SendMessage(ProgressBar1->Handle, PBM_SETBARCOLOR, 0, clRed);
}
//---------------------------------------------------------------------------

To show its effect, the progress bar draws its small rectangles on a bar. These small shapes are from a starting position to an end. This means that the progress bar uses a range of values. This range is controlled by the Min and the Max properties whose default values are 0 and 100 respectively. At design time, you can set them using the limits of an unsigned short integer, that is, from 0 to 65,535. In Win32, the range of values of a progress bar is set using the PBM_SETRANGE message using the following syntax:

SendMessage(HWND hWnd,
	    PBM_SETRANGE,
	    wParam = 0,
	    lParam = MAKELPARAM(nMinRange, nMaxRange);

Alternative, you can send the PBM_SETRANGE32 message to set the range of the progress bar. This time, the syntax used would be:

SendMessage(HWND hWnd,
	    PBM_SETRANGE32,
	    wParam = (WPARAM)(int) iLowLim,
	    lParam = (LPARAM)(int) iHighLim);

For a horizontal progress bar, the small rectangles are drawn from left to right. For a vertical progress bar, the small rectangles are drawn from bottom to top. At one particular time, the most top or the most right rectangle of a progress bar is referred to as its position. At design time, to set a specific position for the control, change the value of the Position property whose default is 0. The position must always be between the Min and Max values. If you set it to a value lower than the Min, the Object Inspector would reset it to Min. In the same way, if it is set to a value higher than Max, it would be reset to the Max value. At run time, you can assign the desired value to the Position property. Once again, avoid specifying a value that is out of range.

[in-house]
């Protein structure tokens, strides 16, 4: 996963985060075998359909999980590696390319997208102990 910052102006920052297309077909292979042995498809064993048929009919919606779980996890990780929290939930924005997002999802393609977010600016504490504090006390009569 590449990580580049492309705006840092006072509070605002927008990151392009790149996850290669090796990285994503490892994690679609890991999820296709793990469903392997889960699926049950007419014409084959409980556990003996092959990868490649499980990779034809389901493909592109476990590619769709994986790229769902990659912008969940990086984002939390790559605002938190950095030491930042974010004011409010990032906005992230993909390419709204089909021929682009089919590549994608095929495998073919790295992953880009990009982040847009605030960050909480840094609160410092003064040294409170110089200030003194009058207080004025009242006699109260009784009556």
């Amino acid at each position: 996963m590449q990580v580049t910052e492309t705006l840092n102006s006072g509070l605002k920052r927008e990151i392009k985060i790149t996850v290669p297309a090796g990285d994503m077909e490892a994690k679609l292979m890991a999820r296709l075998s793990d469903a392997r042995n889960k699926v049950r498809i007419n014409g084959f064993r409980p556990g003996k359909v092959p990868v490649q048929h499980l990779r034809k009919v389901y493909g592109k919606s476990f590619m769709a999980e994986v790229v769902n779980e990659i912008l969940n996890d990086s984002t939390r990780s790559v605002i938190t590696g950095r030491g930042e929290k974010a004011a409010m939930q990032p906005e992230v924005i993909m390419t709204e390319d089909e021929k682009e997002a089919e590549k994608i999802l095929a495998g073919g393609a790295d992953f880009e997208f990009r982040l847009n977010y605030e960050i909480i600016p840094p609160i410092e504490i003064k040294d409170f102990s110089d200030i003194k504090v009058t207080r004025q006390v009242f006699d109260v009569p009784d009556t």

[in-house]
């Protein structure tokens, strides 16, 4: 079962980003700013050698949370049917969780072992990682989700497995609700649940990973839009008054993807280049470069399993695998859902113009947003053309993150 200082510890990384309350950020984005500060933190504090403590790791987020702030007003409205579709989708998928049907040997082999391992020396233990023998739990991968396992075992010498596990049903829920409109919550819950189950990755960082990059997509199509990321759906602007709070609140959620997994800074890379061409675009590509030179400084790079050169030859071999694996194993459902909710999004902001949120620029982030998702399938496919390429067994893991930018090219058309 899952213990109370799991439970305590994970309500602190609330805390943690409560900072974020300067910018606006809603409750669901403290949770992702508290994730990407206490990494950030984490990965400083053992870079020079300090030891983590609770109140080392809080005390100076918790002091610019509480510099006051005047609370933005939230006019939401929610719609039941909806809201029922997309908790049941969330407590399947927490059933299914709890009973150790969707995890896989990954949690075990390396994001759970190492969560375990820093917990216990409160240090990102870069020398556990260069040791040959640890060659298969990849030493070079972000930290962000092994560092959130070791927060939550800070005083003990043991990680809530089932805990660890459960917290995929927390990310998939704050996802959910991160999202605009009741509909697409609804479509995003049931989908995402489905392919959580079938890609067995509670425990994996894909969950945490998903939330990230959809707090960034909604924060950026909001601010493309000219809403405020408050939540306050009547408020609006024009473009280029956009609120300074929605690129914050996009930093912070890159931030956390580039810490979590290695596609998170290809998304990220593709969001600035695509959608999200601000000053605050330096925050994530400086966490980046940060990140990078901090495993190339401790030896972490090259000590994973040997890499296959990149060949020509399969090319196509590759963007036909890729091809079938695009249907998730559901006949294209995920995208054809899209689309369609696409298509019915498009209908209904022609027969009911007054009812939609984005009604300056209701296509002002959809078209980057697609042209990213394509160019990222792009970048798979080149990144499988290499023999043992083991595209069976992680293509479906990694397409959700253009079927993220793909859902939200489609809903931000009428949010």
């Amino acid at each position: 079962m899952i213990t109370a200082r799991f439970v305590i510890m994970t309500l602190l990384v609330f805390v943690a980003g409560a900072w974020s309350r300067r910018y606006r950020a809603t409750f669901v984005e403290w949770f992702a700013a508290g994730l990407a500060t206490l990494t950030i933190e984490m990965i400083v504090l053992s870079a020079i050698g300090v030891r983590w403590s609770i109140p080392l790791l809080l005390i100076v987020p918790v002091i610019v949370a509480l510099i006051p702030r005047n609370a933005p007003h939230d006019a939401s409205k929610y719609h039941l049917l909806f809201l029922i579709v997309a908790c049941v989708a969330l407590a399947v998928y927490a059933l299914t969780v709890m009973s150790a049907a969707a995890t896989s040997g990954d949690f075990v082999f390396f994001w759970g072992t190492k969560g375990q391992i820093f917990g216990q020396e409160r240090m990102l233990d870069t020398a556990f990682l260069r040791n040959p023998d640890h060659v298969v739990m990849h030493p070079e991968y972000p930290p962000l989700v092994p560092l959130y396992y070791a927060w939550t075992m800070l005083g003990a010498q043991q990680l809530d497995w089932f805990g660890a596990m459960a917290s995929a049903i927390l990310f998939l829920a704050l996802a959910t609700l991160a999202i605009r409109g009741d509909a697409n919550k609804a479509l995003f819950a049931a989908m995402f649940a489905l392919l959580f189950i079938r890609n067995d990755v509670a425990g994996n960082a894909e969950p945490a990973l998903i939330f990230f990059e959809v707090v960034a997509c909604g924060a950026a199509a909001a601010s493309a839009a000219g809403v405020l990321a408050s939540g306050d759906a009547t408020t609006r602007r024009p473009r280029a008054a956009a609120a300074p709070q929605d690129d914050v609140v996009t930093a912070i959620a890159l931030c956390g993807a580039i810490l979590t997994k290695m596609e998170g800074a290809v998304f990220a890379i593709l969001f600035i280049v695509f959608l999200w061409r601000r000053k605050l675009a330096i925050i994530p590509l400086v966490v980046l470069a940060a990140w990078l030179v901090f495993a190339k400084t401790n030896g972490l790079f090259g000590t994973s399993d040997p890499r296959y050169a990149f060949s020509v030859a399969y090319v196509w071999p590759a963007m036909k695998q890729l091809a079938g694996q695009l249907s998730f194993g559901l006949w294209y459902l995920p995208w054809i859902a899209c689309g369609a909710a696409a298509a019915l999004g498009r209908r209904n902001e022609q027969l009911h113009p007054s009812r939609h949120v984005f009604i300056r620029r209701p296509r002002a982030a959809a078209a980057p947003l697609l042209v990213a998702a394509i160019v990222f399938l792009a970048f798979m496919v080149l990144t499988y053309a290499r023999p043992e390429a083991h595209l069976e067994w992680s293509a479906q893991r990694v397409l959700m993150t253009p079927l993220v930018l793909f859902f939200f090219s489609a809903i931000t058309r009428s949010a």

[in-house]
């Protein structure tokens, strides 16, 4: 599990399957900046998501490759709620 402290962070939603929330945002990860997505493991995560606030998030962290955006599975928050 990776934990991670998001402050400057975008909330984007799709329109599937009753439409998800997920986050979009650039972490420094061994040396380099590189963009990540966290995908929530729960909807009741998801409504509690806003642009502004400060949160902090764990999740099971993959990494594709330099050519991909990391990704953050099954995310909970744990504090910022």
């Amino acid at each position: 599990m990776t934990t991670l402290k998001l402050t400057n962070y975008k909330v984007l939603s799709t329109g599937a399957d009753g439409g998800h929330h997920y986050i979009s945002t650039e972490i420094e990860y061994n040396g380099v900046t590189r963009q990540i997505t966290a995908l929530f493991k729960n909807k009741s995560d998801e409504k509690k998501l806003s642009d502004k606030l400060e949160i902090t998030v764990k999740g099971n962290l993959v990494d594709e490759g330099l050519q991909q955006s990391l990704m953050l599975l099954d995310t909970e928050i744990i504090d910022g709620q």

Because a progress bar is usually meant to indicate the progress of an activity, when drawing its small rectangles, it increases its current position in order to draw the next rectangle, except if the control is reset. The number of units that the control must increase value is controlled by the Step property. By default, it is set to 1. Otherwise, you can set it to a different value of your choice.

Progress Bar Methods and Messages

The ProgressBar control  ProgressBar is based on the TProgressBar class. Like every VCL class, it is equipped with a constructor that can be used to dynamically create the control.

We have seen that a progress bar implements its behavior by drawing small adjacent rectangles. This control does not know and does not decide when to draw these indicators. Therefore, after creating a progress bar, you must provide a means of changing its value, that is, a way to increment its position. Although it is usually used to show the evolution of a task, it does not actually have an internal mechanism to monitor such an activity. Another control is usually used to trigger this. Nevertheless, when the value of a progress bar changes, the control refers to the Step property to increment its Position. Based on this Step value, when it is time to increment, the progress bar calls its StepIt() method. Its syntax is:

void __fastcall StepIt(void);

If you want to increase the progress bar’s position by a value other than Step, you can call the StepBy() method. Its syntax is:

void __fastcall StepBy(int Delta);

Pass the desired incremental value as the Delta argument.

 

Application: